Tony Blair has cast doubt on whether Labour can win the general election operating on Ed Miliband's "traditional left-wing" platform.
The Labour former prime minister predicted a Tory win in the event of a traditional left-right battle in 2015 and stressed the importance of "not alienating large parts of business, for one thing".
In an interview with the Economist, Mr Blair called on his party to revive the spirit of "New Labour" and move into the centre ground in order to win the May election.
Mr Miliband has committed his party to what many commentators see as left-wing policies, including the freezing of energy prices and the reinstatement of the 50p top rate of income tax.
Mr Blair told the Economist the election could be one "in which a traditional left-wing party competes with a traditional right-wing party, with the traditional result".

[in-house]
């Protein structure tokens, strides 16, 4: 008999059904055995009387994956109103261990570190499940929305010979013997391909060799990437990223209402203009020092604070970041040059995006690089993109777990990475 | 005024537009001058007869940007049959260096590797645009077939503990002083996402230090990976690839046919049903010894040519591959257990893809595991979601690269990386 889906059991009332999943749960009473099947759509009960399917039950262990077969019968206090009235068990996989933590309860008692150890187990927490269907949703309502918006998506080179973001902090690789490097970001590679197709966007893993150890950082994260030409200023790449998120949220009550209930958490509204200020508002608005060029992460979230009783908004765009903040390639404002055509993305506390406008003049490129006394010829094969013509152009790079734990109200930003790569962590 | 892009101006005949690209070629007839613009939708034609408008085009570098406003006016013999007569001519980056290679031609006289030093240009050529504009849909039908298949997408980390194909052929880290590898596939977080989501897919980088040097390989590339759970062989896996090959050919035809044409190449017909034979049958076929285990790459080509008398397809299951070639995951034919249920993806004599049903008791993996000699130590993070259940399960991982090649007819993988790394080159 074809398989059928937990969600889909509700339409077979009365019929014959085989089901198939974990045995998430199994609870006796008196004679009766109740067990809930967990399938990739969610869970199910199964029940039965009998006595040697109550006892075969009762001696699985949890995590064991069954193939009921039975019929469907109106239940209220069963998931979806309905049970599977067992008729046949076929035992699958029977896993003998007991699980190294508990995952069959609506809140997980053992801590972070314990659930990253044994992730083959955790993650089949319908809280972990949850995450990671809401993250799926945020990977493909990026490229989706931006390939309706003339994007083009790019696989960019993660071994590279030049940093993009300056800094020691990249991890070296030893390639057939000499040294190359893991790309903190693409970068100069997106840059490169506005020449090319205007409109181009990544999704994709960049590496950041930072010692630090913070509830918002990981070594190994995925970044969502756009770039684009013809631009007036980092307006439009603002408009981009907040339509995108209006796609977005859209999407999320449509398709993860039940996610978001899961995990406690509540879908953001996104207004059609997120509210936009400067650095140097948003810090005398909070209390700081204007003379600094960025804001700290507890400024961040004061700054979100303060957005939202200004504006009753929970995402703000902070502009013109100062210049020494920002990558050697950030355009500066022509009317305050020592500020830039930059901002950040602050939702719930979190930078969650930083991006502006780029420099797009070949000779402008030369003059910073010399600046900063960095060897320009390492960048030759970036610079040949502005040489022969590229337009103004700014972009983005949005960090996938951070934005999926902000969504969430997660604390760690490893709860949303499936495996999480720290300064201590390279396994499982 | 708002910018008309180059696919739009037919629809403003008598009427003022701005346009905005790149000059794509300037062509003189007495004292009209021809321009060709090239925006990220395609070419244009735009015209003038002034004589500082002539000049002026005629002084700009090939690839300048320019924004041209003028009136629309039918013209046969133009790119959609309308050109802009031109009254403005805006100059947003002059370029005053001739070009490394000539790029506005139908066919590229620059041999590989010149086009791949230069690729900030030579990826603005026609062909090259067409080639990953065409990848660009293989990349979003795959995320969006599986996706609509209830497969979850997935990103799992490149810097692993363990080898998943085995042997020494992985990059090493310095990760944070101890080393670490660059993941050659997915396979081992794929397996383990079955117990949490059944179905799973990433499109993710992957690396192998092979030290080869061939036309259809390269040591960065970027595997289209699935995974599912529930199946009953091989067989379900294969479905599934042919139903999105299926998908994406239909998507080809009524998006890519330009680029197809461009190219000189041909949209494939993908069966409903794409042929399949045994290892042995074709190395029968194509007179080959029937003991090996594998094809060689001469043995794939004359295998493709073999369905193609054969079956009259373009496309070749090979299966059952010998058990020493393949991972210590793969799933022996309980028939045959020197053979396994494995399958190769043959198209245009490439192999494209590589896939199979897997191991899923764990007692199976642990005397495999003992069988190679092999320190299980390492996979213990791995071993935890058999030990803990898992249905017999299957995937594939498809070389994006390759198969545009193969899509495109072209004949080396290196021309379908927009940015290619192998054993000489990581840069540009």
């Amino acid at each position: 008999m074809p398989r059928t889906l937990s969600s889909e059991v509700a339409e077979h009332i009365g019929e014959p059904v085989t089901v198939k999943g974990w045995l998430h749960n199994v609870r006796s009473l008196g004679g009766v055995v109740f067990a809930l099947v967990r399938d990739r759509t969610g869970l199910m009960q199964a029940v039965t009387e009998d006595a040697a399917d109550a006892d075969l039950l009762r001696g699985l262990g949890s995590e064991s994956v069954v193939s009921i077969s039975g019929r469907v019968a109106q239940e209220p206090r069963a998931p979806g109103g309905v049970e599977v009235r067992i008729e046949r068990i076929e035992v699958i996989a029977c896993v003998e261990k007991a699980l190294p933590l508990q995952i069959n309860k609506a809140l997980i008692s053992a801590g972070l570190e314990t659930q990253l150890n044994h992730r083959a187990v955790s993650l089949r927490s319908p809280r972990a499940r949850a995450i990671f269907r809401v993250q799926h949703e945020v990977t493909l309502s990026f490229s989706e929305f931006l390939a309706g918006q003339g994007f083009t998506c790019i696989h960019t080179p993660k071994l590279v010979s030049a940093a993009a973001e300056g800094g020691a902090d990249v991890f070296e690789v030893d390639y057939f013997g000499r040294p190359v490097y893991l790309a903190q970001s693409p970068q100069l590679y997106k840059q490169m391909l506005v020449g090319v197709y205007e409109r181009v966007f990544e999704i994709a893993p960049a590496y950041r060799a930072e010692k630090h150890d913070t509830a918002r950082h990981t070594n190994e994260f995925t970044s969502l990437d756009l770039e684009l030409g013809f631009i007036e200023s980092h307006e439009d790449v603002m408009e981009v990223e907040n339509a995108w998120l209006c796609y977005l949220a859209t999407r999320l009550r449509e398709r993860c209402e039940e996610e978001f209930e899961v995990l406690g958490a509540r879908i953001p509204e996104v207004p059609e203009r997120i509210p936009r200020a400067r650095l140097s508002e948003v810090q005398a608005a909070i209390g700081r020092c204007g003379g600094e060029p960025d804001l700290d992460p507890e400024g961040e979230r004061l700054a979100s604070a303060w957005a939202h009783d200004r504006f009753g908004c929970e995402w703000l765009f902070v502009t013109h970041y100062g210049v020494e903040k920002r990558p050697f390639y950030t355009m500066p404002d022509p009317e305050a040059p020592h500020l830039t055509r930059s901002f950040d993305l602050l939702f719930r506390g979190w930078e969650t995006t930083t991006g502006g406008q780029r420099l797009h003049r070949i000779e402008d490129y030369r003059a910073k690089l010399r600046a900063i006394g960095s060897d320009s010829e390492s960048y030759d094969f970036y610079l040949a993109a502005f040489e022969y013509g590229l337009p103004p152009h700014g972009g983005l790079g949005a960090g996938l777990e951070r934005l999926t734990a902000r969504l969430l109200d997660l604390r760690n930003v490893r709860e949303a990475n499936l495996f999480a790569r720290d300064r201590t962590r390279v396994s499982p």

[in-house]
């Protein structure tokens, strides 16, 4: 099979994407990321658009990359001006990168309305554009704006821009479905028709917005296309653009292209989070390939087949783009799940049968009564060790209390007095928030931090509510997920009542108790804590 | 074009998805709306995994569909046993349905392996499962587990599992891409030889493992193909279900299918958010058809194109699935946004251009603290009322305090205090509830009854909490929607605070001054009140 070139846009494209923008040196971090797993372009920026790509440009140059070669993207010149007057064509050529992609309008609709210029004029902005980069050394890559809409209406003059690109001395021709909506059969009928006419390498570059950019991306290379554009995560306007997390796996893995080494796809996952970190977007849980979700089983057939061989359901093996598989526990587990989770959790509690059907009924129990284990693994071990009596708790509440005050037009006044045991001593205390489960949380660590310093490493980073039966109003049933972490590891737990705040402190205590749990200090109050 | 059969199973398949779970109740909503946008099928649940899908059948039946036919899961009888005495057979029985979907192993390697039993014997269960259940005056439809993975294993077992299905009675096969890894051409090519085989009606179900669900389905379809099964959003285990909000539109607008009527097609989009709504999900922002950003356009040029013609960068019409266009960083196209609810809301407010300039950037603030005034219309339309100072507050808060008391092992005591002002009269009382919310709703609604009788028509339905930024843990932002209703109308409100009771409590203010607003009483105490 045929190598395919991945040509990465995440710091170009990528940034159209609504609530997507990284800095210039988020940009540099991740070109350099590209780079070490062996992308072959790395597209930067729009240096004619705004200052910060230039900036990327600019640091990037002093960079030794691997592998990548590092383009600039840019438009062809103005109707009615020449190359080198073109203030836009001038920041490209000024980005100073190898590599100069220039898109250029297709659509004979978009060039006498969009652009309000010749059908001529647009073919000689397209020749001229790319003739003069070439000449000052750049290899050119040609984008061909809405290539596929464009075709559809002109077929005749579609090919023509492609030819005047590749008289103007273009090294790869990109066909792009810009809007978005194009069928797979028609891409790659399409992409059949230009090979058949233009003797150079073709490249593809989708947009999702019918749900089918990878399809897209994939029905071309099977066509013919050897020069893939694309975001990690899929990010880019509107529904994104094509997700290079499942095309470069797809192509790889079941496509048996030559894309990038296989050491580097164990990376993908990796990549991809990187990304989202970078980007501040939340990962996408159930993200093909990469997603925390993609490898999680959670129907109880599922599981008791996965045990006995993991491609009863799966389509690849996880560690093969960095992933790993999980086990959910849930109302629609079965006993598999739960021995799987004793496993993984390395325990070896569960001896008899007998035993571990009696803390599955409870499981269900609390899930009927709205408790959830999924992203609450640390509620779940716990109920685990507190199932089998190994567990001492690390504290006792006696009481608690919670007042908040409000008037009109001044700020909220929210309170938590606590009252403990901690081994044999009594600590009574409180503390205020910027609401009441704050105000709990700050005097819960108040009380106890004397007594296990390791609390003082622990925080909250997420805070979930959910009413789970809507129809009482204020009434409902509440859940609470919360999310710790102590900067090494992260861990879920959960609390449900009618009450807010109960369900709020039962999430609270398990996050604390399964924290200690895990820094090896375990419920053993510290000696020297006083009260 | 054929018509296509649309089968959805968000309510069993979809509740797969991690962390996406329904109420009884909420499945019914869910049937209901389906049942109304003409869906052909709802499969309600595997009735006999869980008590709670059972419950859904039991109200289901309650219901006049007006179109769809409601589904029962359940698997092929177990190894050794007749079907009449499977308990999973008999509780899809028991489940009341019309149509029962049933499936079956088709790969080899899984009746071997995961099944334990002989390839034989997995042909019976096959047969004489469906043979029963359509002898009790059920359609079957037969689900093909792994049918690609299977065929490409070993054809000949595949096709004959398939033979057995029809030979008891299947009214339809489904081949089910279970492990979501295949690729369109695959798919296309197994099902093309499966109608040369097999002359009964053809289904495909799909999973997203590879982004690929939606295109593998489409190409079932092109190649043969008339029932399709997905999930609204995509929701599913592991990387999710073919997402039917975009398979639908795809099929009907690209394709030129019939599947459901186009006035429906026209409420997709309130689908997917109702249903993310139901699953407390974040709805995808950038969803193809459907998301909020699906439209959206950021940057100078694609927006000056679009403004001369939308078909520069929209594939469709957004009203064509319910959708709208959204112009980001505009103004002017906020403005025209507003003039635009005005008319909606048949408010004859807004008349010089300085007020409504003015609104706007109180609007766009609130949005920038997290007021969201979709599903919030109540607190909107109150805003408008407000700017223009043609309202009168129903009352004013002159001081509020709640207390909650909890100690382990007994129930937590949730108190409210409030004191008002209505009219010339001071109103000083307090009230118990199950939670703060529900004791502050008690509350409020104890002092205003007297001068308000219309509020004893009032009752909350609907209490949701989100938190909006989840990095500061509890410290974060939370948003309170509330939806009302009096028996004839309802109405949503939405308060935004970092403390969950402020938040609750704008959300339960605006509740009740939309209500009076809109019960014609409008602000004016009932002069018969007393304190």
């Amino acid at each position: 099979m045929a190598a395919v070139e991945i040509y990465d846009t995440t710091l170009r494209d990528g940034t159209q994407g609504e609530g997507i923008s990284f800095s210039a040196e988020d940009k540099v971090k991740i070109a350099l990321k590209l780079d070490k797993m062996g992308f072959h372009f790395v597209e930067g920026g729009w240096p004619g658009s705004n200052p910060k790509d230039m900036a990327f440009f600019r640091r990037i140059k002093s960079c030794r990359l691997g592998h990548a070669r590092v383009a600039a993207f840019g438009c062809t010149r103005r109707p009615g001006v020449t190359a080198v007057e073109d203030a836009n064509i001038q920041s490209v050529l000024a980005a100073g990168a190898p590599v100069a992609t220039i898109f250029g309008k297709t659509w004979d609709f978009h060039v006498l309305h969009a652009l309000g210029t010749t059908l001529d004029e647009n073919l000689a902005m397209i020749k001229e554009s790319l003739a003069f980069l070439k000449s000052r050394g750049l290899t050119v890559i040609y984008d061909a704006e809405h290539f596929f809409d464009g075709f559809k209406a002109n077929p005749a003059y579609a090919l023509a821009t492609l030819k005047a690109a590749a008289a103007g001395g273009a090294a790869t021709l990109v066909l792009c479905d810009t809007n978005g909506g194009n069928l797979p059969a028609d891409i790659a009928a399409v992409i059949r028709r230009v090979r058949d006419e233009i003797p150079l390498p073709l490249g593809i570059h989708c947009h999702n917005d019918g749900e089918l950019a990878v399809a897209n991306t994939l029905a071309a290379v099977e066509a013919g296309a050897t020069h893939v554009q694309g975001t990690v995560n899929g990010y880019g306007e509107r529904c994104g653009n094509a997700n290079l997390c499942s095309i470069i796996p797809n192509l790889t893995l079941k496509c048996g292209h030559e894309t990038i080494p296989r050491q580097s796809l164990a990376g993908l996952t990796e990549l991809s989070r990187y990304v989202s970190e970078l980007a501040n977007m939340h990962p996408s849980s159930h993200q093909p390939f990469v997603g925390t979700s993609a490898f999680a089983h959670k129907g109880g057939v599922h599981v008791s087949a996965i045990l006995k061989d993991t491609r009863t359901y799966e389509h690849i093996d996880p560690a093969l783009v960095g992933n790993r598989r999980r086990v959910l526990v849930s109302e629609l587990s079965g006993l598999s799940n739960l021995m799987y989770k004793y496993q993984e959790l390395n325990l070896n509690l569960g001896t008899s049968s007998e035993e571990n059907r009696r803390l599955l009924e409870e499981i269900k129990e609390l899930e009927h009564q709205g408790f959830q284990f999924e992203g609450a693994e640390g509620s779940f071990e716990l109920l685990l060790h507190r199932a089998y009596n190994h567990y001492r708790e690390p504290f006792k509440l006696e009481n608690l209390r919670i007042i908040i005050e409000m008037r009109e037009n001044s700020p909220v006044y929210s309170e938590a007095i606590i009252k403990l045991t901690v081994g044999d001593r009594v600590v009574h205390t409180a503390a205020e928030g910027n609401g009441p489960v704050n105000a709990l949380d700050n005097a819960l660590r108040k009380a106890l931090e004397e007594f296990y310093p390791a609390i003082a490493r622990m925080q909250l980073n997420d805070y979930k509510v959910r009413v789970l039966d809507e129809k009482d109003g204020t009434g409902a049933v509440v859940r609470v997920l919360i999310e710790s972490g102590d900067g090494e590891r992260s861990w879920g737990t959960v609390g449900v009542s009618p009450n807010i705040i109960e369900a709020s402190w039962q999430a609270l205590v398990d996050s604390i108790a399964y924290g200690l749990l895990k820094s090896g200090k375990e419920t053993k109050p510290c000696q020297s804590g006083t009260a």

Asked if he meant a Tory win, Mr Blair replied: "Yes, that is what happens."
In what could be seen as an attack on Mr Miliband's leadership, Mr Blair said Labour performs best when it is occupying the centre ground.
He said: "I am still very much New Labour and Ed would not describe himself in that way, so there is obviously a difference there.
"I am convinced the Labour Party succeeds best when it is in the centre ground".
Mr Blair also cast doubt on Mr Miliband's claim that the financial crash of 2007/8 and subsequent worldwide economic meltdown has shifted Britain's political centre ground towards the left.
The former PM said: "I see no evidence for that. You could argue that it has moved to the right, not left."
Mr Blair won three elections for Labour after modernising the party, abolishing its commitment to nationalisation and openly courting big business.